“He’s trusted to repair some of the world’s most fabled — and expensive — instruments. How does John Becker manage to unlock the sound of a Stradivarius?”
“He could be the shooter, he might get shot. They didn’t know. But the data said he was at risk either way.”
“Tens of thousands of moments were never captured on Chicago Police body cameras. Lax oversight allows it to happen.”
One hundred summers ago, black Chicagoans were terrorized by whites during the Red Summer. Poet Eve Ewing talks about reaching out to her neighbors across time in “1919.”
In “An American Summer,” journalist Alex Kotlowitz tries to report on gun deaths on Chicago’s South Side with the same attention to survivors, anniversaries, and aftershocks that is paid to mass shootings.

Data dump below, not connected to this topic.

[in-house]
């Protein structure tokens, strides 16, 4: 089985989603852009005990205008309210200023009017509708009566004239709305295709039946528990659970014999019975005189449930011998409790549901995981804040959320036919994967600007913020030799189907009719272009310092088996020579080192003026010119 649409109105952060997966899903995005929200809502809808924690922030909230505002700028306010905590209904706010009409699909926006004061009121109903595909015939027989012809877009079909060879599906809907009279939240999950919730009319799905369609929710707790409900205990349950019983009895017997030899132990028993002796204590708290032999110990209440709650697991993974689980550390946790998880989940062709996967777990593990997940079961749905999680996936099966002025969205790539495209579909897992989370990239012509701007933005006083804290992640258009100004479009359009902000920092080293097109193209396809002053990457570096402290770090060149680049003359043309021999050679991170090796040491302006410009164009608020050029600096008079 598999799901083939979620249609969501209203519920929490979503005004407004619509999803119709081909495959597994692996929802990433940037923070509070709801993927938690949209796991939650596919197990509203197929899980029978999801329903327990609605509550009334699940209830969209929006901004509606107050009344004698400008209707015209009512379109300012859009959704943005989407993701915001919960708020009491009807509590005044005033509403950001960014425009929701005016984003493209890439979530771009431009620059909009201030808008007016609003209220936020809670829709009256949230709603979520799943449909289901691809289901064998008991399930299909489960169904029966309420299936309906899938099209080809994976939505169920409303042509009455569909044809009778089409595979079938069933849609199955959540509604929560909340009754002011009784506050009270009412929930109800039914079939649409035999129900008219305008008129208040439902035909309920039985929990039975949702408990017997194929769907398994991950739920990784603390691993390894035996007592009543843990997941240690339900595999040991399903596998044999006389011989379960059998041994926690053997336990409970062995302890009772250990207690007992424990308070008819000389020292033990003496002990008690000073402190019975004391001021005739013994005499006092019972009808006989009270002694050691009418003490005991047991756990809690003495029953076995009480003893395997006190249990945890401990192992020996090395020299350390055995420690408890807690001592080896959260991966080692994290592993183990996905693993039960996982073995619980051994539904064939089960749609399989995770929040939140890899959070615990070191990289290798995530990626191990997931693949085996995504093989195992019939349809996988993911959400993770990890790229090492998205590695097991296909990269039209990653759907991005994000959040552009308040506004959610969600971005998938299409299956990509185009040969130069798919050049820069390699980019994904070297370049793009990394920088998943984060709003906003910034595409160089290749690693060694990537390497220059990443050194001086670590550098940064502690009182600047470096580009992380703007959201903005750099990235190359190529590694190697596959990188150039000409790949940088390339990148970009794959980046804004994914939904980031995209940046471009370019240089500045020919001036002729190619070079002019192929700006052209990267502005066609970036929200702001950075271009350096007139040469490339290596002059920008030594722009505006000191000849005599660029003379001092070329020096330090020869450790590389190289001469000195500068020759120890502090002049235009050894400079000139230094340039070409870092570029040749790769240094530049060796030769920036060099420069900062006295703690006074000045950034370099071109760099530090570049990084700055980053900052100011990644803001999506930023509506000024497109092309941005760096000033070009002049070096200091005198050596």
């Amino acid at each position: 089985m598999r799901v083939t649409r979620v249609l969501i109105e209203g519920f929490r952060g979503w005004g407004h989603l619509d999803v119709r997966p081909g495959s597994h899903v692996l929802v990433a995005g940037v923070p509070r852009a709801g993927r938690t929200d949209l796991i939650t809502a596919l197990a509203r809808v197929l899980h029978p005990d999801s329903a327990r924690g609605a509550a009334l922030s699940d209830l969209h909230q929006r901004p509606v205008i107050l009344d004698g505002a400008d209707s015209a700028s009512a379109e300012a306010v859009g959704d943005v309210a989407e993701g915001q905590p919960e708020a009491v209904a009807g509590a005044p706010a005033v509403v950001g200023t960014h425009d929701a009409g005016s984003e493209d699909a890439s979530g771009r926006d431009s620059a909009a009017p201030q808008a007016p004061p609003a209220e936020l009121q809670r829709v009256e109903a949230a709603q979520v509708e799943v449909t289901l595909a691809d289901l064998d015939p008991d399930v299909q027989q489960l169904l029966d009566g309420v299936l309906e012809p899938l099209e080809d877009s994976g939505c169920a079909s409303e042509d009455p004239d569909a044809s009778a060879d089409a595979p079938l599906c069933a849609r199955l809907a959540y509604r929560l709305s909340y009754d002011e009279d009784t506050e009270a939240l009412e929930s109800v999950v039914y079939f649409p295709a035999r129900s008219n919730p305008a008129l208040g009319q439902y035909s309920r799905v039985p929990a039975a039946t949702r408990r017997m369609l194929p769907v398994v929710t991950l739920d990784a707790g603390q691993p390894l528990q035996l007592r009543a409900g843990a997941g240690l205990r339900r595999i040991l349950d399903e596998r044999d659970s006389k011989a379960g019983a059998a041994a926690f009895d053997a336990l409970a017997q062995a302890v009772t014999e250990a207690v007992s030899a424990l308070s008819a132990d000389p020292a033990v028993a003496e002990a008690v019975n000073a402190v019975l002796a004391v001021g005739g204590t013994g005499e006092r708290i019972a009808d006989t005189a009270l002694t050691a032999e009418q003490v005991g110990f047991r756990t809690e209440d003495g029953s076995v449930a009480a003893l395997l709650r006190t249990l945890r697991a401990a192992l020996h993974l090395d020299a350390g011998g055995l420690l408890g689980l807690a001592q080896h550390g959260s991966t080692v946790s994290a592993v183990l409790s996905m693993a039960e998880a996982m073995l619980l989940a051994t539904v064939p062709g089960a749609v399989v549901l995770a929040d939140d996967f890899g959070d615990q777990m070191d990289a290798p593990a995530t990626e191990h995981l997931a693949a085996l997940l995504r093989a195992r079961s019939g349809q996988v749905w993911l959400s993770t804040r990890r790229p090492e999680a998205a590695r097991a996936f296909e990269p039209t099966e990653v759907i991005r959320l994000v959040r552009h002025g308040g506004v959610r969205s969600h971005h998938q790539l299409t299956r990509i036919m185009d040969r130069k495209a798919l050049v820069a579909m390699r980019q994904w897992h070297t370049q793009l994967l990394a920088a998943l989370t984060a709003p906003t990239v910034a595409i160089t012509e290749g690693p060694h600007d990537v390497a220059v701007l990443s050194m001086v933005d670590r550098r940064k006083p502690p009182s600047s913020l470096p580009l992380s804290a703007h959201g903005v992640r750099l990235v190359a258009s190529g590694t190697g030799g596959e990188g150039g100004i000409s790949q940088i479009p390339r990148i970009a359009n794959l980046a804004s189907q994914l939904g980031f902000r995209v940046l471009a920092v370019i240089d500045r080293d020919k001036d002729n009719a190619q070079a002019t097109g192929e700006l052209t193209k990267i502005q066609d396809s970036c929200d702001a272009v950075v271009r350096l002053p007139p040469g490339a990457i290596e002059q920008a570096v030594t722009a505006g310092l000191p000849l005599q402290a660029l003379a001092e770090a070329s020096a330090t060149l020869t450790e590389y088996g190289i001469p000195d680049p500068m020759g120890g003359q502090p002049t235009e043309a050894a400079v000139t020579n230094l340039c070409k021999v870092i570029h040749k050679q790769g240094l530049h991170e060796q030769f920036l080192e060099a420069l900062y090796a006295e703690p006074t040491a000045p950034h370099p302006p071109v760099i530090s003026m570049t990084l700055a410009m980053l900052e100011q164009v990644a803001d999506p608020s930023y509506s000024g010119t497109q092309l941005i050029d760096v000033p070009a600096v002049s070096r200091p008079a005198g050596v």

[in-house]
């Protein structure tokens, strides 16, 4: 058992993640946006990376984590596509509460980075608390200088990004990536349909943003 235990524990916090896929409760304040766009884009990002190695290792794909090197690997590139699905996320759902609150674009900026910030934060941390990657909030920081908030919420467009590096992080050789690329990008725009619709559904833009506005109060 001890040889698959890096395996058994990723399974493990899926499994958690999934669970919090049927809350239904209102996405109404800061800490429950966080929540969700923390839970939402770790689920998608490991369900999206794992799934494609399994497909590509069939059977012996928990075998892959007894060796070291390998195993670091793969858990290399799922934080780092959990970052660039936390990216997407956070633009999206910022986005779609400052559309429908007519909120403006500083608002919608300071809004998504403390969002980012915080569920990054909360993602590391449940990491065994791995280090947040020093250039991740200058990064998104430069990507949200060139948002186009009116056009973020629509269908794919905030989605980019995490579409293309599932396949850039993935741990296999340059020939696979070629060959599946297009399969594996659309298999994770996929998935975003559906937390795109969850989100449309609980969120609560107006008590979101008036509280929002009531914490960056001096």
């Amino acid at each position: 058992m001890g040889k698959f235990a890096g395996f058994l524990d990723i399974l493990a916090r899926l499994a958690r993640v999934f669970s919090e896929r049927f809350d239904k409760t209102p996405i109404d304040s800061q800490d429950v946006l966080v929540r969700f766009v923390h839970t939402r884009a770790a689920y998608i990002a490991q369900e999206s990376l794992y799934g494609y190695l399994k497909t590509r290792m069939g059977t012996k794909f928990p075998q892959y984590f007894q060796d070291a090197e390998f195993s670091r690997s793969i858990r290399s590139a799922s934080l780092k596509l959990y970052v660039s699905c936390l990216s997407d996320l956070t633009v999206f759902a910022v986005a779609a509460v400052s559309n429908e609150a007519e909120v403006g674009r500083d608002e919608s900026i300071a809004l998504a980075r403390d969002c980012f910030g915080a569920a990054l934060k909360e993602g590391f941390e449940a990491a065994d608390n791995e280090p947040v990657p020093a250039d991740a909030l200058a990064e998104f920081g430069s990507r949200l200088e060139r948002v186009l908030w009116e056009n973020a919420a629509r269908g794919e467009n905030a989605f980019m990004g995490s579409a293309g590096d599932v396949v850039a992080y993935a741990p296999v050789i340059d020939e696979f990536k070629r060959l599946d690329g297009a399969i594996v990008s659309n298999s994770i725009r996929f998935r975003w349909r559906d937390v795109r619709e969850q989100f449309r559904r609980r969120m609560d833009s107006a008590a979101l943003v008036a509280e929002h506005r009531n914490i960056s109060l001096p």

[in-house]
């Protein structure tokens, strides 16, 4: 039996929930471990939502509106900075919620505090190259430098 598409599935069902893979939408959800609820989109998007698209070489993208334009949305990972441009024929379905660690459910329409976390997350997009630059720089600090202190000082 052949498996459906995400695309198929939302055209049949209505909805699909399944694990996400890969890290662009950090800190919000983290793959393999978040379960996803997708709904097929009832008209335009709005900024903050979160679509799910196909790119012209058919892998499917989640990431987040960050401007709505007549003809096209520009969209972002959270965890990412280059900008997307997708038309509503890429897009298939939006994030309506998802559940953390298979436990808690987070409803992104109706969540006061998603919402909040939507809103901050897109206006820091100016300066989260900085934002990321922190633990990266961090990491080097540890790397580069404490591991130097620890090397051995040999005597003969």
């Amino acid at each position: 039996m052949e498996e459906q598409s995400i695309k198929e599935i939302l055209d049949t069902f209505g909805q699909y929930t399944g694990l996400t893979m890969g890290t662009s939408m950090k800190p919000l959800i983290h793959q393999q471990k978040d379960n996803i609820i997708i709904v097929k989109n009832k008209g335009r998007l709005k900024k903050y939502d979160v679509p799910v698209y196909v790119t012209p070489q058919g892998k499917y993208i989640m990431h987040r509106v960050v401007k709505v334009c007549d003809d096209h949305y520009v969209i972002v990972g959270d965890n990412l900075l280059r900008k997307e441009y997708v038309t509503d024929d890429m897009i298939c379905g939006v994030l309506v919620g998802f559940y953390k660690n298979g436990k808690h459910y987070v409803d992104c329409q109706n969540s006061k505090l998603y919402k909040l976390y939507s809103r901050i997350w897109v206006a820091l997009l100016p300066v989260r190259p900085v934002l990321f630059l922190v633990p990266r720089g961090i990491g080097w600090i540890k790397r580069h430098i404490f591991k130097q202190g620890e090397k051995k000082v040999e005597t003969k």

The ambitious radio personality created his own form of expression, called “word jazz,” to properly accomodate his musical voice and artistic ambitions.
A little-known city law has educators figuring out how to talk to eighth and tenth grade students about the history of Chicago police abuse.
By 2030, Chicago’s Black population will have decreased by half a million people in 50 years.
In “Night Moves,” Jessica Hopper is 80% on her bike and 20% at a show, memorializing a young adulthood spent in just one of “a million Chicagos” — but one that shaped a wide network of artists and writers.
Pioneering investigative journalist Ida B. Wells-Barnett was born July 16, 1862.